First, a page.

Winter Cold Snap Shouldn’t Hurt Early, Productive Wildflower Season

While some wildflowers may have suffered a little frost burn. Experts say they should be able to re-sprout new foliage and recover as the weather warms and the sun comes back out.

By Laura RiceMarch 6, 2019 10:40 am,

Though some parts of Texas just this week hit their coldest temperatures of the season — overall, it’s been fairly mild south of Oklahoma this winter — and wet. That’s led to a pretty productive wildflower season. Folks in the Big Bend area says it’s the largest bluebonnet bloom in decades. And many parts of the state are seeing that bloom slightly early.

Andrea DeLong-Amaya is the Director of Horticulture at the Lady Bird Johnson Wildflower Center in Austin.

“I think we’re probably going to have a pretty solid year. We’ve had good rain and that’s always the key in terms of how good the show actually is,” DeLong-Amaya says.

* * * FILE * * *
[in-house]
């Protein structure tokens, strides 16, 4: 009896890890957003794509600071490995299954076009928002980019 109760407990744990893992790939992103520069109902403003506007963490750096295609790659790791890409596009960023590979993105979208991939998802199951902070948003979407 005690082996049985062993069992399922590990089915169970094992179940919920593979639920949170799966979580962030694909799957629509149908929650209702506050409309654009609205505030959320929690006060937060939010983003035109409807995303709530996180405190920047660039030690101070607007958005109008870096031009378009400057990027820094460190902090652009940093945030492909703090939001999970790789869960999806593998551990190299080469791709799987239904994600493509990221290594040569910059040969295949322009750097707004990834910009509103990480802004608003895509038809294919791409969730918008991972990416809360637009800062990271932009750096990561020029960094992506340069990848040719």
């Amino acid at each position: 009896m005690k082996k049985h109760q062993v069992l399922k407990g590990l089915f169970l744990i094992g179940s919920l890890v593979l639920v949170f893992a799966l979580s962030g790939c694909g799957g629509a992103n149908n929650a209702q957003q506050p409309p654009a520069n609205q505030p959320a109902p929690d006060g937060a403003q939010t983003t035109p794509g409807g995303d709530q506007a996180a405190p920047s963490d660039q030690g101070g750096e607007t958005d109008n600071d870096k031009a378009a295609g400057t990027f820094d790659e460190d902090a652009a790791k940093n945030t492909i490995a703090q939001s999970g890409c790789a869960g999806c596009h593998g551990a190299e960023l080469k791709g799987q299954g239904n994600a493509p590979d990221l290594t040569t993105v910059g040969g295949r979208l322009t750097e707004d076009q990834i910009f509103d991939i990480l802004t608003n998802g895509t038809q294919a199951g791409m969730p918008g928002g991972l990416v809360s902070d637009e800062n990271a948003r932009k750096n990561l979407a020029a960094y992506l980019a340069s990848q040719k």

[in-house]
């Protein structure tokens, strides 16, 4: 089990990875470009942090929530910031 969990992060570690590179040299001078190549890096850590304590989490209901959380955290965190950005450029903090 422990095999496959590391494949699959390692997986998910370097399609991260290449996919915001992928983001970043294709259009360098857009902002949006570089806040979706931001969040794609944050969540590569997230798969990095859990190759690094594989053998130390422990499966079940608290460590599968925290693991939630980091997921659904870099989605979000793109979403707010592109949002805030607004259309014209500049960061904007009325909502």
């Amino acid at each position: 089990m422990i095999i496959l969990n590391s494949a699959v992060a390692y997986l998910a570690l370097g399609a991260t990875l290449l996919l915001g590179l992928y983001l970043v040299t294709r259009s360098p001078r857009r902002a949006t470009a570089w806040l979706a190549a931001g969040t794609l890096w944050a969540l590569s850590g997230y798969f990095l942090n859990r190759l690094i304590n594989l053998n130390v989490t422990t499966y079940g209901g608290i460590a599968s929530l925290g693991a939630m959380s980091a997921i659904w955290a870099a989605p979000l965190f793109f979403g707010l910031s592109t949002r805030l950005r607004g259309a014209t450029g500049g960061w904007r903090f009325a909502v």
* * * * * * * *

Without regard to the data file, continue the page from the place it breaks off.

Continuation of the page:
She says the wildflowers are pretty adapted to the cold weather — so as long as tender, new growth wasn’t seriously damaged — the blooms should be just fine. She’s heard about great bluebonnet patches — especially in the South Texas and Kingsville area.

“I think people are always enamored of our bluebonnet,” DeLong-Amaya says. “It is the state flower and there aren’t that many wildflowers that are that true blue color. And, of course, when you see them they’re just big oceans of bluebonnets.”

Bluebonnets grow so nicely next to Texas roads, in part, because TxDOT spreads seeds. But DeLong-Amaya says bluebonnets also just like places where the soil is disturbed.

“Often, you’ll see on ranches a lot of bluebonnets because cattle don’t like to eat them and that encourages more flowers,” DeLong-Amaya says.

But it’s not all bluebonnets. DeLong-Amaya has some advice on which other blooms to keep an eye out for.

“I love the winecups, and the salvias will start coming on — like mealy blue sage, of course the pink evening primrose that we’re familiar with from the roadsides, phloxes, Texas toadflax, there’s a lot of great wildflowers in our area that deserve attention,” DeLong-Amaya says.